ABOUT THE BOOK: • Paperback: 256 pages
• Publisher: HarperOne (July 5, 2016)
Many Christians in this country hear a singular ethic from their faith communities – absolute abstinence outside of marriage, and no exceptions regarding abortion, birth control, and being gay. As a result of this inflexible approach, many simply disengage, disconnecting their sex lives from their lives of faith.
In Good Christian Sex: Why Chastity Isn't the Only Option – And Other Things the Bible Says About Sex, Pastor Bromleigh McCleneghan grapples with the enduring conflict of Christianity and sex. She combines personal anecdotes with theological research, and uses a measured, non-judgmental, and sometimes humorous tone to make her case. She lays out theological and ethical questions that arise in the average, everyday experience of adult sexuality, and informs readers through these discussions in a clear and engaging way. In this much needed book, she:
- Addresses the theological sense of pleasure.
- Encourages people to think about virginity and sexual initiation as complex things.
- Discusses modesty, nudity, and what it means to be vulnerable with other people.
- Reflects on whether or not single Christians have to be celibate.
- Considers how to recognize whether it’s time to end a relationship, or make a go of it.
The author makes the comment in the introduction, “I rarely learned about sex or romantic love in the context of church. Agape, yes. But eros? Not on your life.” I think this sums it up quite nicely. In my experience, sex in the church is taught as something to avoid, something that is wrong, if it is even mentioned at all. Usually it is mentioned with the tone of “decent people don’t speak of such things” and the subject is put to rest as soon as possible. Thus, young men and women are left with a feeling of shame over their normal sexual desires. They are left with nobody to talk to about their relationships, and they don’t know how to fully enjoy and explore a sexual relationship. Therefore, I eagerly picked up this book to see what it had to say on the subject.
The author gives the impression right away what her stance is, and is not afraid to discuss topics such as sex before marriage, masturbation, and other topics.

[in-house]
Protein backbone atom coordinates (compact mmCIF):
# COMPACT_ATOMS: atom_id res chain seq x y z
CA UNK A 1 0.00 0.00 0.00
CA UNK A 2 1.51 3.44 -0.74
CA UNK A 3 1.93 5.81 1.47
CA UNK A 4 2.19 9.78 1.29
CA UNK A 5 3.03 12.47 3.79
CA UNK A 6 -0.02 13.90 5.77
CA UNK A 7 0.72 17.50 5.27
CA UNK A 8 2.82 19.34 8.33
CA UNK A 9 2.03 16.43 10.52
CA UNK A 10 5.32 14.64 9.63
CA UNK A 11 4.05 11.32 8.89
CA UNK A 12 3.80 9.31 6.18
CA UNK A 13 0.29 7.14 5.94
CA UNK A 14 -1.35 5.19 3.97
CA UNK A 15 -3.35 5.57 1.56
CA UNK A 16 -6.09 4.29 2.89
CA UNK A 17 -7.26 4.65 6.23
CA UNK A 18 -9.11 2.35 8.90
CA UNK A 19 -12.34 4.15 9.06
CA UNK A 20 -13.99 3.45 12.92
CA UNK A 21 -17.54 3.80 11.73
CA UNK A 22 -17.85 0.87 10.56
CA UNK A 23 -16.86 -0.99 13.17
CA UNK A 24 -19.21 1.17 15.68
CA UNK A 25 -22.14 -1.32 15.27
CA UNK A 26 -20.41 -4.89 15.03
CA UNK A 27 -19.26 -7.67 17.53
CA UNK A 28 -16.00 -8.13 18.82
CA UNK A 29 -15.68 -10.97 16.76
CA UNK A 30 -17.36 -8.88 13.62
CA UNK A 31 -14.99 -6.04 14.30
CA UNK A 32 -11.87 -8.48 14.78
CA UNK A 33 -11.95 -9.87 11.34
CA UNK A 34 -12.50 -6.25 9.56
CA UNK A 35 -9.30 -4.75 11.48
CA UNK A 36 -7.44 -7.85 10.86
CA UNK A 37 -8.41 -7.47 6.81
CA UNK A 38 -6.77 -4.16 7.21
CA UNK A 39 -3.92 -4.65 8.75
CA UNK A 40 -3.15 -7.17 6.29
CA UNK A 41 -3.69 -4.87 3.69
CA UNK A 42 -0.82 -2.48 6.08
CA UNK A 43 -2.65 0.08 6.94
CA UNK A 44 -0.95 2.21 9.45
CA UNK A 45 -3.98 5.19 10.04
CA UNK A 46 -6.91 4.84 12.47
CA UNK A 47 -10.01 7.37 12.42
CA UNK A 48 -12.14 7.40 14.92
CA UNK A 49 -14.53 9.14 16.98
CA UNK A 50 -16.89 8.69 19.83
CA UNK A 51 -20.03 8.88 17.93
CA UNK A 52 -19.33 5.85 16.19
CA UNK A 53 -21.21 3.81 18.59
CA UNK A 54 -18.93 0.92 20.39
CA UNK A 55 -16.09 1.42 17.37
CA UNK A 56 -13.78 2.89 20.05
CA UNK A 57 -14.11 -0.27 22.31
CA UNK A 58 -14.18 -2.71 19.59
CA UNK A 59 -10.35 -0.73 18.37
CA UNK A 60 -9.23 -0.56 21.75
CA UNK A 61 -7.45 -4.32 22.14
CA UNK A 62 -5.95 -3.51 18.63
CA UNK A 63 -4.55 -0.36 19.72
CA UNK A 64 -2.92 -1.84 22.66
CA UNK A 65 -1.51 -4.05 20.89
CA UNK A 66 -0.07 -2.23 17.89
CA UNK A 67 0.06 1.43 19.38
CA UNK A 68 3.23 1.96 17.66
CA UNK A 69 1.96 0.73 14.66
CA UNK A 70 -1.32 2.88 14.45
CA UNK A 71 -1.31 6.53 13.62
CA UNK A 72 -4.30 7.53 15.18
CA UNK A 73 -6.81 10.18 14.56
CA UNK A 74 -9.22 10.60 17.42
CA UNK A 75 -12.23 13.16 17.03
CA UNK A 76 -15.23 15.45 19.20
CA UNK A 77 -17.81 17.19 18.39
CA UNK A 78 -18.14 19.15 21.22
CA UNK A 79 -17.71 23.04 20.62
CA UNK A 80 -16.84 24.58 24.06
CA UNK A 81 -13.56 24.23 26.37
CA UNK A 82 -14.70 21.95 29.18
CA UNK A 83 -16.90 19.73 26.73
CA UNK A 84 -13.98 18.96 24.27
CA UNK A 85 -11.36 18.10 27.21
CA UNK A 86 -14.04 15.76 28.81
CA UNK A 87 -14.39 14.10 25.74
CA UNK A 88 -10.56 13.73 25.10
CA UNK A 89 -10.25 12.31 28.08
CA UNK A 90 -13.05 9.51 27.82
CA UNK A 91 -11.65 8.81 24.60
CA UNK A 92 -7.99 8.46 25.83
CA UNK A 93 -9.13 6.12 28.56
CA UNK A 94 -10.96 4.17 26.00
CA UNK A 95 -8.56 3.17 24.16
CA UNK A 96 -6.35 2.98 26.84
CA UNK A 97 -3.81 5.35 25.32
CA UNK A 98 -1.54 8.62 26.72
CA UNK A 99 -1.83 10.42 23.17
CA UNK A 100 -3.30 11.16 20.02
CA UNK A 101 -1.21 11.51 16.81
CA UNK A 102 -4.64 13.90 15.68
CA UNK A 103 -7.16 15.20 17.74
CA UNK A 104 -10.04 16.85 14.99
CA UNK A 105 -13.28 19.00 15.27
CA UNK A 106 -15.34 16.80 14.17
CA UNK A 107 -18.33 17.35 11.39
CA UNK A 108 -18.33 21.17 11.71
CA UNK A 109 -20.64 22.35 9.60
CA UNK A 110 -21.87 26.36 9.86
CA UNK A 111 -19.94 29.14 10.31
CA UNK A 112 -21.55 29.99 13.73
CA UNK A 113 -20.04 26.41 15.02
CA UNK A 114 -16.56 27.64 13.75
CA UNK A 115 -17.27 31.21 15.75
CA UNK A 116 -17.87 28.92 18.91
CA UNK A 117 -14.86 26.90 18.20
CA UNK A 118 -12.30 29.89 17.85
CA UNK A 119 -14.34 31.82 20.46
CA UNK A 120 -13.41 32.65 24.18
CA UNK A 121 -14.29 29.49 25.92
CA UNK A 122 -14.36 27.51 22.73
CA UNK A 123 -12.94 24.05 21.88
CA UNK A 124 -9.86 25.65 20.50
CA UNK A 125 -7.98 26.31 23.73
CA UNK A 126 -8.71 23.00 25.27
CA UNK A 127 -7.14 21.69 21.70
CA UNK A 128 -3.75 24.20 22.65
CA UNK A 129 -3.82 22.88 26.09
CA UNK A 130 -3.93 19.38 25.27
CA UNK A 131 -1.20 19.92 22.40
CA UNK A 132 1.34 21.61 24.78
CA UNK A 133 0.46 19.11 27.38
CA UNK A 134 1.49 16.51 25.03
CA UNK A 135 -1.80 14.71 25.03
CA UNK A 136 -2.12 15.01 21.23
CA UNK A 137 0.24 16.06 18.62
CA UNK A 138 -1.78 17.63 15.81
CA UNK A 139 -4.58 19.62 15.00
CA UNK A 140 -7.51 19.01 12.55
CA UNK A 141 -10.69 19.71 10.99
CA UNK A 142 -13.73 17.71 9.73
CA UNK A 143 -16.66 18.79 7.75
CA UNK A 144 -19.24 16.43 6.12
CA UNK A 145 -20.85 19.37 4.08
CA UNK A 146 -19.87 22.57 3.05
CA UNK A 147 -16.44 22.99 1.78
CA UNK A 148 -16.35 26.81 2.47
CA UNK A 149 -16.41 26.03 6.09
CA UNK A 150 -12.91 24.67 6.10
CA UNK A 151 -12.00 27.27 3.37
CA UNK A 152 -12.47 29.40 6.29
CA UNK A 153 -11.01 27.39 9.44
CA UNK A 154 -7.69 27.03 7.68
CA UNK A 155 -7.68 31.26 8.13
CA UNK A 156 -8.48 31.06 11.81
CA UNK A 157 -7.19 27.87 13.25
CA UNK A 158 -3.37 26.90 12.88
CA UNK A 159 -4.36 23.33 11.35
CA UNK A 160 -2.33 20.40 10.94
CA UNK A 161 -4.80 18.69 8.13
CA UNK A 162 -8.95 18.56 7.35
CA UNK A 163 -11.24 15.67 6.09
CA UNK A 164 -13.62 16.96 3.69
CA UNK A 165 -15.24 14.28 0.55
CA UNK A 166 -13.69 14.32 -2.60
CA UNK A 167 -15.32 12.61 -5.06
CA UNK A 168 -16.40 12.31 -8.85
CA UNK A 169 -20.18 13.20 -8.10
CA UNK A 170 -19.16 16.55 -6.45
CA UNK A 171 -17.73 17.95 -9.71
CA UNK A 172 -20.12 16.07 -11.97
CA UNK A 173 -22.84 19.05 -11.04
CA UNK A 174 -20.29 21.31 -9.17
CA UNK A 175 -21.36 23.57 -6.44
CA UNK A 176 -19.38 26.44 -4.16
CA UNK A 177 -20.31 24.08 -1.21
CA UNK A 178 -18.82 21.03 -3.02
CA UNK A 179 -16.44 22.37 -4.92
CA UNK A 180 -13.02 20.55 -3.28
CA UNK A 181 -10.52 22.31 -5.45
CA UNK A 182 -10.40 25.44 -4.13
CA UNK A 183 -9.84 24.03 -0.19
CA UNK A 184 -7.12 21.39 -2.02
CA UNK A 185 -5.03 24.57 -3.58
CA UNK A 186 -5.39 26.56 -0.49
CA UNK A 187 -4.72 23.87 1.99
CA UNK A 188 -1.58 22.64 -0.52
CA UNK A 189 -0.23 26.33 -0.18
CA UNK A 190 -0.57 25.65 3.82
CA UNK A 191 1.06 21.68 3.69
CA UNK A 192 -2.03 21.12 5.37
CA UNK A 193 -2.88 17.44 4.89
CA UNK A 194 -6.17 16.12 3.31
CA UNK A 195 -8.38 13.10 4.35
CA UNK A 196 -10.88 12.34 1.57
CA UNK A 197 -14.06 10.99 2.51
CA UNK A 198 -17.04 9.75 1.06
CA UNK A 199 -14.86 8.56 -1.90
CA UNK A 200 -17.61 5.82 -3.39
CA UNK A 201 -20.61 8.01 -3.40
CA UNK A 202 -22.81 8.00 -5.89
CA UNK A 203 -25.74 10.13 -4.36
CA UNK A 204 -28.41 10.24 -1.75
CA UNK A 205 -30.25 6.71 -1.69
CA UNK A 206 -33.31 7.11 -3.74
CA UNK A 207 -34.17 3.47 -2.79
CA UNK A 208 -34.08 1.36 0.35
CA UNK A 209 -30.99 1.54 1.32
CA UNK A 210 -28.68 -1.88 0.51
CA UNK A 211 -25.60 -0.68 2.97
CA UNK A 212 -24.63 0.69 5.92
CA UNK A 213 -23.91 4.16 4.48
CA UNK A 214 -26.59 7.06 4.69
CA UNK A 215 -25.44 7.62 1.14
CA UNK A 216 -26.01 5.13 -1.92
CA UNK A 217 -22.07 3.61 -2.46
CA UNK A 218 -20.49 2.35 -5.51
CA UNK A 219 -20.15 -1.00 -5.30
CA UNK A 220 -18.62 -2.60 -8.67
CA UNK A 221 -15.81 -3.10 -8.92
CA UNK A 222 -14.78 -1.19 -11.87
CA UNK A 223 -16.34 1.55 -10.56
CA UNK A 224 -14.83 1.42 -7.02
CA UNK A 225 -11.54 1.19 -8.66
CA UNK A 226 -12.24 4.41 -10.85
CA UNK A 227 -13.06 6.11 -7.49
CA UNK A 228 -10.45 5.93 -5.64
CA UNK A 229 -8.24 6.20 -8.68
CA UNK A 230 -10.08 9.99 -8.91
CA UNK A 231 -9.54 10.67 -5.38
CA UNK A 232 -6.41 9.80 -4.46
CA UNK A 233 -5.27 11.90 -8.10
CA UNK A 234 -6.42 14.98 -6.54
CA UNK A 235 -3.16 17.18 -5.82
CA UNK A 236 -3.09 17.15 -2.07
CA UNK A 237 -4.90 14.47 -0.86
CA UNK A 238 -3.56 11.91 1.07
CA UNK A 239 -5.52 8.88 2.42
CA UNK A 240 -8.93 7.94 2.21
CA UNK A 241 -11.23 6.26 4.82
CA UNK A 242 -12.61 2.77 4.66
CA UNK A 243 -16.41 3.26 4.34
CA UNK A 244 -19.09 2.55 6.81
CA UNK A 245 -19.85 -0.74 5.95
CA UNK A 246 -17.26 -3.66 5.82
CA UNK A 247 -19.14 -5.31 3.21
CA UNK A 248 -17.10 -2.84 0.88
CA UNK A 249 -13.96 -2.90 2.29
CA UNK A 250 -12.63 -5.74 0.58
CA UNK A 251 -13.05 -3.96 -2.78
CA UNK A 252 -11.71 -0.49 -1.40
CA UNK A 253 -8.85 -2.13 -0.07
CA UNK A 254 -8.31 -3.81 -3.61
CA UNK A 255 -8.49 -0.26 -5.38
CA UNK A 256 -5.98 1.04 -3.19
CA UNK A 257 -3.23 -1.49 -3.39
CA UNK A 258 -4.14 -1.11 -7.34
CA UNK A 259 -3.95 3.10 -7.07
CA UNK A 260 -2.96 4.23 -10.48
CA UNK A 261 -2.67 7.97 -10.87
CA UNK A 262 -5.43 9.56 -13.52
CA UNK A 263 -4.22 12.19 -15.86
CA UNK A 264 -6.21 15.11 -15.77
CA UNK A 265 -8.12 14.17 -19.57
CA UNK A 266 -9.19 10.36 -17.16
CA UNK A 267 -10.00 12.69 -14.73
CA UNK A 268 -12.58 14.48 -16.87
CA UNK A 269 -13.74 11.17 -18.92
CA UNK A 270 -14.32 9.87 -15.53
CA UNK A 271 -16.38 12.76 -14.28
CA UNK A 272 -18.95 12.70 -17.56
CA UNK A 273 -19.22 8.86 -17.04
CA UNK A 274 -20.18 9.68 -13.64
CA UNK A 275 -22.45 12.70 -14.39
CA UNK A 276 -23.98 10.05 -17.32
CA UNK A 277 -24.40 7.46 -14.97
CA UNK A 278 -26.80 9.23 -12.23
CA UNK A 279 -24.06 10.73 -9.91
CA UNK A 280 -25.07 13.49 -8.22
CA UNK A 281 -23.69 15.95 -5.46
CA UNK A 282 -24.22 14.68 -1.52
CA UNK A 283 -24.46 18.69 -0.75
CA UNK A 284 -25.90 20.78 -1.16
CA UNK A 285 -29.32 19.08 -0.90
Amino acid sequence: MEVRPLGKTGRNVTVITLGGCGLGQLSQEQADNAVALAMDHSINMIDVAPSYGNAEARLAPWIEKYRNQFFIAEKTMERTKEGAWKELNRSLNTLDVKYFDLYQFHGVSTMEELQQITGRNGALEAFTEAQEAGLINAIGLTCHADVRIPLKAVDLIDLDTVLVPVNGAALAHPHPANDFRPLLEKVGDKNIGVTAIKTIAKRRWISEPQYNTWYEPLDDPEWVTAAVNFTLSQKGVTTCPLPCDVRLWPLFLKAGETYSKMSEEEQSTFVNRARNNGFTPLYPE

On the subject of masturbation, for example, the author took an anonymous facebook poll and received such opinions ranging from “it’s a sin against my chastity” to “it’s a pleasurable gift from God.” She concludes the chapter with a statement that it isn’t necessarily good or bad, but is human nature, and can’t be labeled strictly good or bad because there’s so much more to it than that. The context, the reason you do it, what your motives are – all need to be taken into consideration when deciding if something like masturbation is good or bad.
On one hand, I did sorta expect the conclusion to be left open to interpretation. This is what most books do. The author lays out an argument that explains both sides, then leaves the conclusion up to the reader. Okay. This at times can be frustrating to a reader who is wanting more definite answers than that. However, I’m a therapist and I know very well how difficult a yes or a no can be. It does depend more on the motive behind an action whether it is something that is being handled appropriately or being misused. Each person must determine this for themselves. I also know that when a person is wanting to justify their actions, they are only going to look for information that supports them being “right” and will overlook anything that requires them to consider that what they’re doing might be harmful to themselves or others.
Overall, I think the author does a marvelous job of exploring the reasons behind a person’s decision to be in a relationship or engage in an act and bases her conclusions of what is right or wrong on the motivations behind the actions. Are you in a relationship for the right reasons? Are you being fair to this person? What are your motivations and intentions, and are they clear to the other person? Are you using sex as a manipulation tool, or letting yourself be manipulated into doing something you don’t want to do? Clear boundaries, openness and honesty with yourself and your partner are key. This may not be the cut and dry yes or no that people want to know when it comes to their questions, but is the right answer, in my opinion as a Christian and a therapist.
I was also pleased to see the subject of infidelity discussed, and not strictly based on whether you have physical relations with another person, but emotional infidelity as well, which I think is a much-overlooked topic. I wholeheartedly enjoy this book and would recommend it.
Disclaimer: I received a copy of this book for free in exchange for a review. I was not required to post a positive review, and all opinions are my own.